Using the school setting to map community languages: a pilot study in Manchester, England

Yaron Matras, Alex Robertson, Charlotte Jones

Research output: Contribution to journalArticlepeer-review


Recording the home languages of schoolchildren has long been acknowledged as a useful way of mapping community multilingualism. However, the need to process large quantities of data on many different languages has meant that in order to assess the vitality of community languages, researchers have had to rely on schoolchildren's self-reported language preference and proficiency. Moreover, large scale data collection among minors poses ethical and data protection issues. We describe a pilot study carried out in Manchester, England, in which a method was tested to record home language proficiency based on rapid, anonymous speech acts. These were correlated with respondents’ self-reported exposure to their home languages. The results indicate that different factors can play a role in language maintenance in different communities, and that home language maintenance does not have an adverse effect on proficiency in the majority language.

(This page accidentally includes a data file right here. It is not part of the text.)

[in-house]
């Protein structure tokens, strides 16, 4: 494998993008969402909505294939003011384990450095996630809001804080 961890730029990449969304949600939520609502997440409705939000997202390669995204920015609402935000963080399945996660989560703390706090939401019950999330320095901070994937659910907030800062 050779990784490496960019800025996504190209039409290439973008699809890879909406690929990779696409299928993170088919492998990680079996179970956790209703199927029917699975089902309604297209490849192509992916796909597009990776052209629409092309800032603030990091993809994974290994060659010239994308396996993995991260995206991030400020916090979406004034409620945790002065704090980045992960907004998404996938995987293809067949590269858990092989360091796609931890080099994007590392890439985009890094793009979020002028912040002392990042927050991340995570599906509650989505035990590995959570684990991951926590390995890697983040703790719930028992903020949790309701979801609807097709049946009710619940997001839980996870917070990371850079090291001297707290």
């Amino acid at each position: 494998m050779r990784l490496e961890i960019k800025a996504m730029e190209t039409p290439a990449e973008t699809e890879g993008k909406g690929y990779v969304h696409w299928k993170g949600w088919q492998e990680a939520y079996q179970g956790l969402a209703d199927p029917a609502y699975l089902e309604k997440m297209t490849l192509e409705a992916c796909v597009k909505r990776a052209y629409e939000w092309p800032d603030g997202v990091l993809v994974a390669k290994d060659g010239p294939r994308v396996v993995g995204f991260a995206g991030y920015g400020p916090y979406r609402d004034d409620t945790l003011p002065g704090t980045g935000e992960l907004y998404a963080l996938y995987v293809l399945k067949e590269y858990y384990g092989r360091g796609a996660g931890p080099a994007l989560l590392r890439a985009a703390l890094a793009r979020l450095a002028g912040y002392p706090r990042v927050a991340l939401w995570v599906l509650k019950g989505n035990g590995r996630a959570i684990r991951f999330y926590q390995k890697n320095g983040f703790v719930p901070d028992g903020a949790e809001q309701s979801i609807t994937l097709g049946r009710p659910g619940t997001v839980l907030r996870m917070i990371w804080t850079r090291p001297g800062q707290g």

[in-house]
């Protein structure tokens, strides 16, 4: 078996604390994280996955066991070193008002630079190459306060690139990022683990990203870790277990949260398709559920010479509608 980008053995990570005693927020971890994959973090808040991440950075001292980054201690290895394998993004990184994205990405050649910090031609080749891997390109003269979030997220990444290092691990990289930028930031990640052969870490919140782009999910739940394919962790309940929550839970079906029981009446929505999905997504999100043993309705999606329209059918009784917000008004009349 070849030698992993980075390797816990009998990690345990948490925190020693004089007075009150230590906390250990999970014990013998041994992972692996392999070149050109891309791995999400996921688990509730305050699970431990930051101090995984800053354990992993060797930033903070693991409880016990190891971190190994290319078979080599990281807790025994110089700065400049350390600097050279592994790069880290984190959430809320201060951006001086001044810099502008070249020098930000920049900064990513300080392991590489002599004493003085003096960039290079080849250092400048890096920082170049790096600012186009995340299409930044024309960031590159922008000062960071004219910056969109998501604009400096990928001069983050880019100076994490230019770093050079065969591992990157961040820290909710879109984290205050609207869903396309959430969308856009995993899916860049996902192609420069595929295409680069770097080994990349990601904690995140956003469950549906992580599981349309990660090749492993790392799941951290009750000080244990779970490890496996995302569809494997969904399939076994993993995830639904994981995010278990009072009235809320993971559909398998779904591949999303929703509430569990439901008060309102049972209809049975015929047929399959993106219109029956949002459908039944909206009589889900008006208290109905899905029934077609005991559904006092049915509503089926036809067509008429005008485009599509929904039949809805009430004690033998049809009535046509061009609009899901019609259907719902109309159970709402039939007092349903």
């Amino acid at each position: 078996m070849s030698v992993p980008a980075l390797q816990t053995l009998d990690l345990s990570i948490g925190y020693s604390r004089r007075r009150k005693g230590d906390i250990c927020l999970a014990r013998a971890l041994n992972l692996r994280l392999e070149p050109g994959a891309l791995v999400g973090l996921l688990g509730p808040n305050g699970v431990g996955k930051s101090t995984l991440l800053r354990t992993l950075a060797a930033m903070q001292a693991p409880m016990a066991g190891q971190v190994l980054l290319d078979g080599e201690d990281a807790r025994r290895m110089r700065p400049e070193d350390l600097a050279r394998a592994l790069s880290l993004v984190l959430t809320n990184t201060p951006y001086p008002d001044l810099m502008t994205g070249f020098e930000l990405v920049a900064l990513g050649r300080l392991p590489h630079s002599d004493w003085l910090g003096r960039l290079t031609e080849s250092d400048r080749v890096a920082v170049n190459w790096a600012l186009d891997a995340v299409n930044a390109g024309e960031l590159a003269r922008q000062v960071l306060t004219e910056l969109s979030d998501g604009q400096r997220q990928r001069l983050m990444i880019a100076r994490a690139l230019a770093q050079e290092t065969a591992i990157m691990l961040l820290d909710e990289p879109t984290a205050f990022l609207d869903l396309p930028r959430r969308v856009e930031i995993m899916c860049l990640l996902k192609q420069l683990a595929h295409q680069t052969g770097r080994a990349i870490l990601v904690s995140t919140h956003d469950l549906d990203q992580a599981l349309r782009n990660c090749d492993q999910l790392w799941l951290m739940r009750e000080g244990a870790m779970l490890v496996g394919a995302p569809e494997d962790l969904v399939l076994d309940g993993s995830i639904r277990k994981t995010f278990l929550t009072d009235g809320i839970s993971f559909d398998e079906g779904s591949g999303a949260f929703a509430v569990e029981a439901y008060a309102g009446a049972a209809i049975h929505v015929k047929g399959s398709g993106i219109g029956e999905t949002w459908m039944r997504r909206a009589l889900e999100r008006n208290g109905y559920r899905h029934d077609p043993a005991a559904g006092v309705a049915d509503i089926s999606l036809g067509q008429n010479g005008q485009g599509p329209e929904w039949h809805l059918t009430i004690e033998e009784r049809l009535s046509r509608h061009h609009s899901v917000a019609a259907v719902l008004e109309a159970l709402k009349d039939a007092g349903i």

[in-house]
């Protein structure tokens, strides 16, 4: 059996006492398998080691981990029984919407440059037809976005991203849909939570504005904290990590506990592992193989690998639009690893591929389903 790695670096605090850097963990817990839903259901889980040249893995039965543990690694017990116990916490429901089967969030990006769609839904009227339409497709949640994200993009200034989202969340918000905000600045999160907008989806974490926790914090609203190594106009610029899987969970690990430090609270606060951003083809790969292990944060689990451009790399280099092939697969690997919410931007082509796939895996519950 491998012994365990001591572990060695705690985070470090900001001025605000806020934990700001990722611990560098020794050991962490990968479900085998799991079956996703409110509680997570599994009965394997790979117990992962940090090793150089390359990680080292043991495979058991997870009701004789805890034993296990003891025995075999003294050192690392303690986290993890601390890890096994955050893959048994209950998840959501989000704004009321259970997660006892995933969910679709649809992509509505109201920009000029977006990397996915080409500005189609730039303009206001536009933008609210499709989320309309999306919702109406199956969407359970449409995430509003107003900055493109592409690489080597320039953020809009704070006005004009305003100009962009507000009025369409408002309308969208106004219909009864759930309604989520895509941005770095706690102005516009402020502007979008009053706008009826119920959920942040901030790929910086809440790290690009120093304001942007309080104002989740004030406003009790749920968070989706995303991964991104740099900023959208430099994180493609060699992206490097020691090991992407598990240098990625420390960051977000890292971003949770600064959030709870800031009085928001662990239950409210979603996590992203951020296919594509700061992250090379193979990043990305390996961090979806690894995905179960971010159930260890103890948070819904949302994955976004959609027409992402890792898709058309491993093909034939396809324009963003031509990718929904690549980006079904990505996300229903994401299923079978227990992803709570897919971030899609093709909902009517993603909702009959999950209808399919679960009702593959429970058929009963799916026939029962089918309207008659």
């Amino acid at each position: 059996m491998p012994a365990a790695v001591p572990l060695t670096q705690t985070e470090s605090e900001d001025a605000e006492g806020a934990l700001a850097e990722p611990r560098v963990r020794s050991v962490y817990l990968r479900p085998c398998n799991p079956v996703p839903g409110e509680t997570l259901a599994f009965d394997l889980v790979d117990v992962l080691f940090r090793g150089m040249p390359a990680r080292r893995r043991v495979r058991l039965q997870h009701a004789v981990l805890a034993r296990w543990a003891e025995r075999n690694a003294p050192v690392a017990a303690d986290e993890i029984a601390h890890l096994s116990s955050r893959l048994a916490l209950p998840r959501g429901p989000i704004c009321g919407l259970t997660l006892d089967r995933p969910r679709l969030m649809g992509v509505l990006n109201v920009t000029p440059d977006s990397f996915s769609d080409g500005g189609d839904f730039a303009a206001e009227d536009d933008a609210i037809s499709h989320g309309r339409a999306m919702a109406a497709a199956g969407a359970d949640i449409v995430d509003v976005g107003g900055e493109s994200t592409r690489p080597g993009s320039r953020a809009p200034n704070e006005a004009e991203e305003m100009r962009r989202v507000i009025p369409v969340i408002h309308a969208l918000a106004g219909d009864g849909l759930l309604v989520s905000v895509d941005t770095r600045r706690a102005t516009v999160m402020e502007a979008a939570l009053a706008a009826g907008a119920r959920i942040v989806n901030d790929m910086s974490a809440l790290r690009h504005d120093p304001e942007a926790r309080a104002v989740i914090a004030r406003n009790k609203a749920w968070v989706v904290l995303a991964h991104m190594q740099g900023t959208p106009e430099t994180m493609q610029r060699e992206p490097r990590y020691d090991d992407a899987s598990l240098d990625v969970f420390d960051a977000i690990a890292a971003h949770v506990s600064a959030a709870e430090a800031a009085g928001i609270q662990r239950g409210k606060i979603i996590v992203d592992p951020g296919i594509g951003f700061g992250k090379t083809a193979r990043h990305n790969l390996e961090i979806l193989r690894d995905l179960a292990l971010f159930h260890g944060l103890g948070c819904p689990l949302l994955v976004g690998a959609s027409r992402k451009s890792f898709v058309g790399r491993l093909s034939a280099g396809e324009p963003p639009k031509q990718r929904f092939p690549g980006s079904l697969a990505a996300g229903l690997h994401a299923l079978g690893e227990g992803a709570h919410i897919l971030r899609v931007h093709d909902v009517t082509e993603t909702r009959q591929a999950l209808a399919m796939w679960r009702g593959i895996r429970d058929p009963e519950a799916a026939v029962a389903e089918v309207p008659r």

Original languageEnglish
Pages (from-to)353-366
Number of pages14
JournalInternational Journal of Multilingualism
Issue number3
StatePublished - 2 Jul 2016
Externally publishedYes

Bibliographical note

Publisher Copyright:
© 2016 Taylor & Francis.


  • Community languages
  • Manchester
  • language vitality
  • multilingual schools
  • repertoire

ASJC Scopus subject areas

  • Language and Linguistics
  • Linguistics and Language


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